CLINTON: Well, it concerns me that the deep well of experience and expertise that our country has to offer, our foreign service has to offer, that outside experts have to offer is largely being disregarded. And, you know, if you look at what's happening in North Korea, we need to have an intensive diplomatic effort. That requires people who know the culture, know the history, know the languages that are involved. I don't see that happening. And then you can pick anywhere else in the world and draw the same conclusion.
So we are not engaging in state craft the way we need to. It's not that individuals can't be part of team who may have different expertise or perspectives. That's fine. But teams need to be led by people who understand the history and how we got to where we are in order to make progress.
[21:25:13] COOPER (voice-over): In the book you make no attempt to hide your displeasure about the Electoral College. You say in page 386, you say the God forsaken Electoral College. You mentioned winning the popular vote obviously multiple times in the book.
COOPER (voice-over): Do you think the Electoral College should be abolished?
CLINTON: I said that in 2000 after what happened to 2000 election with Al Gore. I was elected to the Senate that same year, and if you look at our recent history, we've had several candidates, nominees, who have won the popular vote and lost the Electoral College? What does that say? And it says that an anachronism that was designed for another time no longer works if we've moved toward one person, one vote, that's how we select winners. I was amused after the French election when I was listening to an interview with a French electoral expert. He said, well, unlike your country the person who wins the most votes wins. So I think it needs to be eliminated. I'd like to see us move beyond it, yes.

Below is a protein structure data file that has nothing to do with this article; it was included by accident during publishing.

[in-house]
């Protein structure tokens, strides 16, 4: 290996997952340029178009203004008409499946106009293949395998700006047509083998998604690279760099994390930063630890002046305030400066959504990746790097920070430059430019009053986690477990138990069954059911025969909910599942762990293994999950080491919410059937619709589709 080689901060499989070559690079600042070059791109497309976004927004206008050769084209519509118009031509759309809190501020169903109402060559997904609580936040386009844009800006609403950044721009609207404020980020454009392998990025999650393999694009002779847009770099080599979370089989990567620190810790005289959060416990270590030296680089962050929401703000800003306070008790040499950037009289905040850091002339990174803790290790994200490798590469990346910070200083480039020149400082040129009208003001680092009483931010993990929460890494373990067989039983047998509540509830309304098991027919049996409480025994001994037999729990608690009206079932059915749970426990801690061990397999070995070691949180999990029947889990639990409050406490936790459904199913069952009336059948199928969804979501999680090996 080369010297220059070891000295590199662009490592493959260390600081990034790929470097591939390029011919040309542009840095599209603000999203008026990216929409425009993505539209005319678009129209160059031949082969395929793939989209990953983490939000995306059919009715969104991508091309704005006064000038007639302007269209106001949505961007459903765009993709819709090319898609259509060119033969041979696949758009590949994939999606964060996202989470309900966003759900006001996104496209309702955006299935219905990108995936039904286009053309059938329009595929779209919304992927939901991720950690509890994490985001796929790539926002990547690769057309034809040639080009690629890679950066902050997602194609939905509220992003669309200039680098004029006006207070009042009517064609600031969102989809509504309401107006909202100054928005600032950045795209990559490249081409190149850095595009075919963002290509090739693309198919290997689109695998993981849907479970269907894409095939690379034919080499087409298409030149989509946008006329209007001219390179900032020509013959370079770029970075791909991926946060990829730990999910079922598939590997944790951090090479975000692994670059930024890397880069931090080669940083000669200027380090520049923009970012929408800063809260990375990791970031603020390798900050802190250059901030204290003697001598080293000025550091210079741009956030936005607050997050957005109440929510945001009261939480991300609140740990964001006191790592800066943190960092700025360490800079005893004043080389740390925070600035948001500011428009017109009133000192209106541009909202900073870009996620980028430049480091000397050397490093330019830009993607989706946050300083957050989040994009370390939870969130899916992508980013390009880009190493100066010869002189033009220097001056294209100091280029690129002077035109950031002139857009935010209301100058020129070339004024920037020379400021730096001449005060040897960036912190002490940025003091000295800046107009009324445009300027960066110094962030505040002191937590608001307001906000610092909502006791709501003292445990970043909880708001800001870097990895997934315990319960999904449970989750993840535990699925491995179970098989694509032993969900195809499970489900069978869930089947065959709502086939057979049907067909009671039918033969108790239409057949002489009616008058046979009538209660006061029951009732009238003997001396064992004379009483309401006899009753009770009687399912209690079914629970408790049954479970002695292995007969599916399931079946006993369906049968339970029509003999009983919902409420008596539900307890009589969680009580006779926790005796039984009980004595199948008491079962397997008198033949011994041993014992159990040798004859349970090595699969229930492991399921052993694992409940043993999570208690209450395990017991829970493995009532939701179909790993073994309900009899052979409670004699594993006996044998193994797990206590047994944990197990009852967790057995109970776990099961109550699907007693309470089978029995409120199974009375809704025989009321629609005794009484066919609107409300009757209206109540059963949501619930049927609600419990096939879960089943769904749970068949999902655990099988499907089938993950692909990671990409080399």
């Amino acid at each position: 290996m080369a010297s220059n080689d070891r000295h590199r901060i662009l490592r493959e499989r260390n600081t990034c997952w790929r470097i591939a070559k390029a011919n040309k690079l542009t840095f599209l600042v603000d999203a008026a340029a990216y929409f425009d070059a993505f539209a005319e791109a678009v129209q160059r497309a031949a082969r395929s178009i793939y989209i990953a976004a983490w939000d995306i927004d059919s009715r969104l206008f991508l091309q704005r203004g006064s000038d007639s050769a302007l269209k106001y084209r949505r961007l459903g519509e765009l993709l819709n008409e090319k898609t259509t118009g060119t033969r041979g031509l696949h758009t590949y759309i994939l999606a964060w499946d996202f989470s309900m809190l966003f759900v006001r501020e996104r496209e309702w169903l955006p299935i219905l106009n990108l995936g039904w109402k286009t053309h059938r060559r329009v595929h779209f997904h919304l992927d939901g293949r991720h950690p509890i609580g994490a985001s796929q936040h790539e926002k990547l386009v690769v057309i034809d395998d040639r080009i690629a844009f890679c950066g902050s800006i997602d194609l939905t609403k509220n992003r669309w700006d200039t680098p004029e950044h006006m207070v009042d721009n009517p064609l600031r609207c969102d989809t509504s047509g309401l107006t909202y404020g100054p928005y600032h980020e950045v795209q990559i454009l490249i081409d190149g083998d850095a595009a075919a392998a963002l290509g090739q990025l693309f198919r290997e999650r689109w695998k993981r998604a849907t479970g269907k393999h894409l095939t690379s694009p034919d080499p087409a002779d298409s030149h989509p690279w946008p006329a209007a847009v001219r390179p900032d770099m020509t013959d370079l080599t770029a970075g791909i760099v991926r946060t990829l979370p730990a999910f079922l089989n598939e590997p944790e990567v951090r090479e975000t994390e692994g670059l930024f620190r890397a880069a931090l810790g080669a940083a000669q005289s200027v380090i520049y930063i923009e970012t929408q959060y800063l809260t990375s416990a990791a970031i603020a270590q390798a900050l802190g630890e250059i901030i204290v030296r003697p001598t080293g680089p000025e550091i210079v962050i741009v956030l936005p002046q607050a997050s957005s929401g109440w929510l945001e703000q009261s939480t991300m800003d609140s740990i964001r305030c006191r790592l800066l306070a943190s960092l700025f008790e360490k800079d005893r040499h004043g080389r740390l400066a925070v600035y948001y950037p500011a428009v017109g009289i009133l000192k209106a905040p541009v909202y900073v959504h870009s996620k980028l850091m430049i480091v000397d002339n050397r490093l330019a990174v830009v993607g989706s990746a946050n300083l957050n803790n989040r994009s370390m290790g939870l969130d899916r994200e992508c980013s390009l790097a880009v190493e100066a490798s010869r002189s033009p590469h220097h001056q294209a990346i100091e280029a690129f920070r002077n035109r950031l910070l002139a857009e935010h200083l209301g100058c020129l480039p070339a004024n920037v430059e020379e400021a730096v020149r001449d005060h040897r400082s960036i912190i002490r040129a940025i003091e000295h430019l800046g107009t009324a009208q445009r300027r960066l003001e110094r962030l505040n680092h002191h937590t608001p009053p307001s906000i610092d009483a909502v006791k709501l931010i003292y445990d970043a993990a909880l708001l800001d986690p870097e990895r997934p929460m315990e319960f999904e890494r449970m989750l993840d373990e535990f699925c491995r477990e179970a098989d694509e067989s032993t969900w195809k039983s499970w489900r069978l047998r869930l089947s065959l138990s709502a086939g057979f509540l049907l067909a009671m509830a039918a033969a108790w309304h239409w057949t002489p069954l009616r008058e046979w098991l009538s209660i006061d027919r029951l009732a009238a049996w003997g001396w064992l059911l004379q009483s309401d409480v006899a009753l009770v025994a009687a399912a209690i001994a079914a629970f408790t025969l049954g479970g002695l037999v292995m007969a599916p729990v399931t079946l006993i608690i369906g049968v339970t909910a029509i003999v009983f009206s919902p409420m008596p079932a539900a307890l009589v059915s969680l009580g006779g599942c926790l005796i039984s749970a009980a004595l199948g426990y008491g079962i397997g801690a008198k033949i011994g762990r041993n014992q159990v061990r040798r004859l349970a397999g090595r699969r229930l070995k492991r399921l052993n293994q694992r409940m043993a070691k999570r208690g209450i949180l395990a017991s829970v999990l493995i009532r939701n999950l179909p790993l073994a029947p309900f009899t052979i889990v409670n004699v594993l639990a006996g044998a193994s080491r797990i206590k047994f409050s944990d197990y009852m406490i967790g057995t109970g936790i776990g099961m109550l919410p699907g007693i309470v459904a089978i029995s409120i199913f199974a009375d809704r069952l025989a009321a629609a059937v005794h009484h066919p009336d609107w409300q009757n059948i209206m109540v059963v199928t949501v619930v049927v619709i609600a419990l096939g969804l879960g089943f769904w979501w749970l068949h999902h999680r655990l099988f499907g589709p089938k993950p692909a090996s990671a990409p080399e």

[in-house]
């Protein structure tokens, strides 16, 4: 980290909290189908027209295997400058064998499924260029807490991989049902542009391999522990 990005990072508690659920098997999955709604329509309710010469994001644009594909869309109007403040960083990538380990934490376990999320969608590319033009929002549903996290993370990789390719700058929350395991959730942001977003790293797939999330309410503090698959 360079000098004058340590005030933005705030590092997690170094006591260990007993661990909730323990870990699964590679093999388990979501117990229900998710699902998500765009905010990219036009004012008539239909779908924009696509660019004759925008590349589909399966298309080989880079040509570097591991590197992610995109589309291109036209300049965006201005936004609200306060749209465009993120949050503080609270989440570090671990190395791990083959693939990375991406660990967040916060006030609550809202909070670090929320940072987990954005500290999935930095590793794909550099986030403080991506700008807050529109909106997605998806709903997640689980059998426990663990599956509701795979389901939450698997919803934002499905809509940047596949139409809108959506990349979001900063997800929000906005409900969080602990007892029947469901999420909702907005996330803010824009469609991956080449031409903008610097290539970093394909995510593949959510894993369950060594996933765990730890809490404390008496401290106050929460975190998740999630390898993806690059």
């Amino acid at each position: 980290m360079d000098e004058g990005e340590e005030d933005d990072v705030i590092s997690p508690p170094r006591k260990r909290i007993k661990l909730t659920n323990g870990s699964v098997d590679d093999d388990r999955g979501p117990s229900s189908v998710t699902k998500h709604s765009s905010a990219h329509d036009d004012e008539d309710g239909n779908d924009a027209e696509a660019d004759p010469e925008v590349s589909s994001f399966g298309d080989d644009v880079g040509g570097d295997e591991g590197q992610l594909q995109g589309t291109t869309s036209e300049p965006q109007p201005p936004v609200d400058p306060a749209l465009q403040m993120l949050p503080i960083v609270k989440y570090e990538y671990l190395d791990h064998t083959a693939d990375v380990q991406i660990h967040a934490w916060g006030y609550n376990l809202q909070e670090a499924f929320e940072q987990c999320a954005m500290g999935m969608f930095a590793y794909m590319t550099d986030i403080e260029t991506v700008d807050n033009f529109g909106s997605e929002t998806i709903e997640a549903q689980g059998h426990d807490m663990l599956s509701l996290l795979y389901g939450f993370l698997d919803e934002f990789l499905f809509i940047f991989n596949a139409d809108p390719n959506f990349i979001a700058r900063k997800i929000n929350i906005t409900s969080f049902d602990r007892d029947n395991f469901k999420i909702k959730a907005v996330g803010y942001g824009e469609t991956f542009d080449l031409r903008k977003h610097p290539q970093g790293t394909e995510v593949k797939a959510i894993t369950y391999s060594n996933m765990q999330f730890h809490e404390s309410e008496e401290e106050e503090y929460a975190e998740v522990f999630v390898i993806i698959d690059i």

COOPER (voice-over): You also mention in the book that after you realized you lost, you thought about all the lock her up chants.
CLINTON: Yes, right.
COOPER (voice-over): And that Donald Trump had said -- actually was at the second debate, Donald Trump said if he was president, you would be in jail. Is that something you seriously worried about?
CLINTON: Well, I knew I had no reason to worry about it. But I --
COOPER (voice-over): But worry that he might make that effort.
CLINTON: You can't predict what he might do. That's one of the lessons I think we've seen so far in this presidency. But, you know, like so much else, I just kind of moved beyond that. I got interested in cleaning my closets and, you know, taking long walks in the woods, things that helped me recover from that loss.
COOPER: Coming up, Hillary Clinton on the senator, Bernie Sanders, the future of the Democratic Party and whether she thinks that President Trump will run again in 2020.
[21:30: 54] COOPER: More now from my one-on-one interview with Hillary Clinton today. We talked about the two men she faced in 2016, Bernie Sanders and Donald Trump, and what she think about the future of our democracy.
COOPER (voice-over): DO you think Donald Trump has moved beyond the election? I mean, he does talk about you still a lot.